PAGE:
Tuesday, June 05, 2007

Viral, Hardcore, or Vanish

All hobby games (not video/computer games) go viral, go hardcore, or vanish.

Viral – Enough people play that the game becomes a staple of play in gaming settings. Examples include: Dungeons & Dragons, Magic, Pokemon, Settlers of Catan, Risk, Monopoly, HeroClix. Board games don’t tend to go viral with the same energy as collectible games, but I do believe the all the top selling board-games owe their success largely to a viral-type effect. Nowadays many games are designed from the outset to go viral, and if they don't their failure is assured. Games from big publishers that are canceled quickly almost always fall into this category.

Hardcore – Relatively small fan-base, but large enough to sustain the game provided their needs are met. Precarious situation because new fans are hard to attain and the existing fans are hard to keep. Nearly all games (all things, really) have a hardcore following to some degree. Hardcore games are often discussed online far more than they are played (because they never went viral, opponents are hard to find.) When games are designed to be hardcore games, they can be very successful whether or not they go viral. It is more difficult for a publisher to support a game designed to go viral but instead gained a hardcore audience. Hardcore friendly games are easier to create because almost anything can achieve some level of hardcore following. The only question, is the following big enough and spendy enough to support the game? Spendy fans are often important to the Hardcore game. The more you charge, the less you have to sell to make a profit and the smaller your Hardcore audience has to be in order for the game to succeed.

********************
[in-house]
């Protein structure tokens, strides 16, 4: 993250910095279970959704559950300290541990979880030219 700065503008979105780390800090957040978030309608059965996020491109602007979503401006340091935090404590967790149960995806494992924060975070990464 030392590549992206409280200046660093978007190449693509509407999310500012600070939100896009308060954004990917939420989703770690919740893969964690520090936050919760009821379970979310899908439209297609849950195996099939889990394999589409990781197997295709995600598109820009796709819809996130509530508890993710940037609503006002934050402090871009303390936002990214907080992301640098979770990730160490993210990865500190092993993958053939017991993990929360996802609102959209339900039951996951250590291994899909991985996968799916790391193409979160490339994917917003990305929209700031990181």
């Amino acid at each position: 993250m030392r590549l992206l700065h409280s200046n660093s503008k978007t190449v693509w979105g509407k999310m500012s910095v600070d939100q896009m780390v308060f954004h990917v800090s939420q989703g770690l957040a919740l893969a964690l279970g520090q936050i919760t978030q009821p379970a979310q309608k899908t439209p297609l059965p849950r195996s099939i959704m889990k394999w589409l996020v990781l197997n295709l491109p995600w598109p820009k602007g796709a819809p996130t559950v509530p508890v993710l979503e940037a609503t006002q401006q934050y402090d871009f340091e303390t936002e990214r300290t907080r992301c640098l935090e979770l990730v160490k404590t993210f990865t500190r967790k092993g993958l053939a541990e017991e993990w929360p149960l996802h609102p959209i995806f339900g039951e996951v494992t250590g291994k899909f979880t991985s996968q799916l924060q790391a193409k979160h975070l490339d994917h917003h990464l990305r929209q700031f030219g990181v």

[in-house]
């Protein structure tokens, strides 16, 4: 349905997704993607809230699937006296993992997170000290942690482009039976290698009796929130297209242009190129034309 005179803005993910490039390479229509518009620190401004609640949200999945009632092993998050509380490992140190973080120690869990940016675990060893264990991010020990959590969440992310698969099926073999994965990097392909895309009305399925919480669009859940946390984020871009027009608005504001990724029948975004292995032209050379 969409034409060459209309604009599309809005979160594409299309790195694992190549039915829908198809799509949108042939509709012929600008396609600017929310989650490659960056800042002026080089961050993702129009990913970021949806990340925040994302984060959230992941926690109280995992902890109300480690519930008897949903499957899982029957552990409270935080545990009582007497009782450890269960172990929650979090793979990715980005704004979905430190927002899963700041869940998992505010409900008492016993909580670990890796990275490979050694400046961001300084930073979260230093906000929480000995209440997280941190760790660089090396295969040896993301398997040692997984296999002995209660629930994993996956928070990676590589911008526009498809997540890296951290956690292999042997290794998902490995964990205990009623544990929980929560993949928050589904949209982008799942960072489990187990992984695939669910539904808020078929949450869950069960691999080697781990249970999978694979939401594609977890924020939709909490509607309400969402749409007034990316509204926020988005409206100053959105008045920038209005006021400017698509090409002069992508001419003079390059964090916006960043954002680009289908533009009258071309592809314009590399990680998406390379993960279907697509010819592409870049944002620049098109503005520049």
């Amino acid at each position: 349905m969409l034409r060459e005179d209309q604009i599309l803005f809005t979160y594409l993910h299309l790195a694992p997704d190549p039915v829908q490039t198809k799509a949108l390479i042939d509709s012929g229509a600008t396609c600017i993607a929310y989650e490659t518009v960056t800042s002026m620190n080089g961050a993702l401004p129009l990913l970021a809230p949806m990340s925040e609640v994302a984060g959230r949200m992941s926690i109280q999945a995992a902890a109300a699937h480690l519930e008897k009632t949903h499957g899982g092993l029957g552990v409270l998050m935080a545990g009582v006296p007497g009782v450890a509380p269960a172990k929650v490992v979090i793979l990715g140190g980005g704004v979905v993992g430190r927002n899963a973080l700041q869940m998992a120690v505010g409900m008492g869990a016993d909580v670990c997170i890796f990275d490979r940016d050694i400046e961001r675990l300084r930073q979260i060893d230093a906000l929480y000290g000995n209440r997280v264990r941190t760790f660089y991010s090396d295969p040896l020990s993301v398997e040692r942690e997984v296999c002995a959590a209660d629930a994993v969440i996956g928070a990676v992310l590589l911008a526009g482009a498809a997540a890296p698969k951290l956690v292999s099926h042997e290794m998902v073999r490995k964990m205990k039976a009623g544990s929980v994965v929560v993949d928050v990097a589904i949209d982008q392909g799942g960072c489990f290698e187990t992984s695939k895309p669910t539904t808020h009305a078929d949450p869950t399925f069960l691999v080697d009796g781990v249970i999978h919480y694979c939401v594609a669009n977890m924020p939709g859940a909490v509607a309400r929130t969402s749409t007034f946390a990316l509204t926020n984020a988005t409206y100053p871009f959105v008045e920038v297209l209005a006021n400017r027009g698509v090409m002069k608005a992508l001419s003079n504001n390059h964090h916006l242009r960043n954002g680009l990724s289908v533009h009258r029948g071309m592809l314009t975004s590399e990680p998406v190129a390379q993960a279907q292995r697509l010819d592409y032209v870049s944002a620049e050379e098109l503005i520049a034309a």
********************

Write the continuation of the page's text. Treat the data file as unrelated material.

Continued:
Vanish – Cease to be published. In some cases a game is meant to be a limited run, so vanishing isn’t always a failure. Usually the goals of the publisher haven’t been met and it’s obvious they never will be.

Many games aren’t designed from the outset to ‘go viral’ or ‘go hardcore’, but in hindsight it’s usually easy to see why games had the success or failure they had. TCGs are largely dependent on going viral for success, and tend to be designed with that purpose in mind. Most RPGs, on the other hand, are designed for hardcore success only.

On the other hand, making something go viral is relatively hard to so (despite what the viral marketing books tell you!)


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